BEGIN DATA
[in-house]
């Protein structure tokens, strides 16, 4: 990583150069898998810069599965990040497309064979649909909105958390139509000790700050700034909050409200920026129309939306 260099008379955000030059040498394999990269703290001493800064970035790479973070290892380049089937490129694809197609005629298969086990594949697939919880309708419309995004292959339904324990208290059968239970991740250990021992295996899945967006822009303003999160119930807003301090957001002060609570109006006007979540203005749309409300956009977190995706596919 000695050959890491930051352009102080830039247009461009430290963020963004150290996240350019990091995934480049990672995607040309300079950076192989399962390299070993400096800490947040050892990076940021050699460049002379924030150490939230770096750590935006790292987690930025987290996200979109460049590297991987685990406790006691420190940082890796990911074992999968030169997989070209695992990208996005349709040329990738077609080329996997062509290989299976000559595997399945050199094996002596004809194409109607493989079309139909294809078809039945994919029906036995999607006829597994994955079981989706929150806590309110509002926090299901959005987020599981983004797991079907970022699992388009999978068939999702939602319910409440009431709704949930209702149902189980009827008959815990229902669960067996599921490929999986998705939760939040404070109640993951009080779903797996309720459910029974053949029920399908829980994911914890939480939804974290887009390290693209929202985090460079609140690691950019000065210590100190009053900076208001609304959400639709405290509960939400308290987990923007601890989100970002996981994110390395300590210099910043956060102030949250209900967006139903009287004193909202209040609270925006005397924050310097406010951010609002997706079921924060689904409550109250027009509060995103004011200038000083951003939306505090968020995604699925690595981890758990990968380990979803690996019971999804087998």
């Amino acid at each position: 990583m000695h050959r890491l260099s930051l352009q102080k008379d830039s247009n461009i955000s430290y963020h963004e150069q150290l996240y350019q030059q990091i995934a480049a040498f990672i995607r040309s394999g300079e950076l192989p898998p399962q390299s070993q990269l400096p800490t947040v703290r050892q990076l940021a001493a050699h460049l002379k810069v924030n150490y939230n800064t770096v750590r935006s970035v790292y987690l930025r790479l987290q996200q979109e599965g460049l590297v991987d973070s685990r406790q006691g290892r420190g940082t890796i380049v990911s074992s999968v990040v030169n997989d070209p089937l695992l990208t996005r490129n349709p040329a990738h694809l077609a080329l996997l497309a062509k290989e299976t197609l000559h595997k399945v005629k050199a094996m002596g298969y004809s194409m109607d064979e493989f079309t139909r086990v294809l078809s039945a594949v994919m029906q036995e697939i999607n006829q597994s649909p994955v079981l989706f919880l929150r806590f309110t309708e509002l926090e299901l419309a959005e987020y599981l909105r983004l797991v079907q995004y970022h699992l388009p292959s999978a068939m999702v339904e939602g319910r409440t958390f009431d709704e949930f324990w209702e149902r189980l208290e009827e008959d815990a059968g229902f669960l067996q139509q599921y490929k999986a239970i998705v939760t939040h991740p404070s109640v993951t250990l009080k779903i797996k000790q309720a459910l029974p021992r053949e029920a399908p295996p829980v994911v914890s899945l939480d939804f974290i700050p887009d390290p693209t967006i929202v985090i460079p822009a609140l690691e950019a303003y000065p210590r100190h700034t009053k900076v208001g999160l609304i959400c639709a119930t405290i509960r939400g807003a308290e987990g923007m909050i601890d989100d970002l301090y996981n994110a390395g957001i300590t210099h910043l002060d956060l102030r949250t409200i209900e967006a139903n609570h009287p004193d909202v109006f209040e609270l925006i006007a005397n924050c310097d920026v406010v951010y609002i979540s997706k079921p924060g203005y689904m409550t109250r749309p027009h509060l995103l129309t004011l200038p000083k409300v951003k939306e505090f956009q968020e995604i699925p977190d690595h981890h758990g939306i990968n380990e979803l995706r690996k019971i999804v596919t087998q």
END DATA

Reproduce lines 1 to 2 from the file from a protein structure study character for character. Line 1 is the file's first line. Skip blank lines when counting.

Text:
[in-house]
């Protein structure tokens, strides 16, 4: 990583150069898998810069599965990040497309064979649909909105958390139509000790700050700034909050409200920026129309939306 260099008379955000030059040498394999990269703290001493800064970035790479973070290892380049089937490129694809197609005629298969086990594949697939919880309708419309995004292959339904324990208290059968239970991740250990021992295996899945967006822009303003999160119930807003301090957001002060609570109006006007979540203005749309409300956009977190995706596919 000695050959890491930051352009102080830039247009461009430290963020963004150290996240350019990091995934480049990672995607040309300079950076192989399962390299070993400096800490947040050892990076940021050699460049002379924030150490939230770096750590935006790292987690930025987290996200979109460049590297991987685990406790006691420190940082890796990911074992999968030169997989070209695992990208996005349709040329990738077609080329996997062509290989299976000559595997399945050199094996002596004809194409109607493989079309139909294809078809039945994919029906036995999607006829597994994955079981989706929150806590309110509002926090299901959005987020599981983004797991079907970022699992388009999978068939999702939602319910409440009431709704949930209702149902189980009827008959815990229902669960067996599921490929999986998705939760939040404070109640993951009080779903797996309720459910029974053949029920399908829980994911914890939480939804974290887009390290693209929202985090460079609140690691950019000065210590100190009053900076208001609304959400639709405290509960939400308290987990923007601890989100970002996981994110390395300590210099910043956060102030949250209900967006139903009287004193909202209040609270925006005397924050310097406010951010609002997706079921924060689904409550109250027009509060995103004011200038000083951003939306505090968020995604699925690595981890758990990968380990979803690996019971999804087998």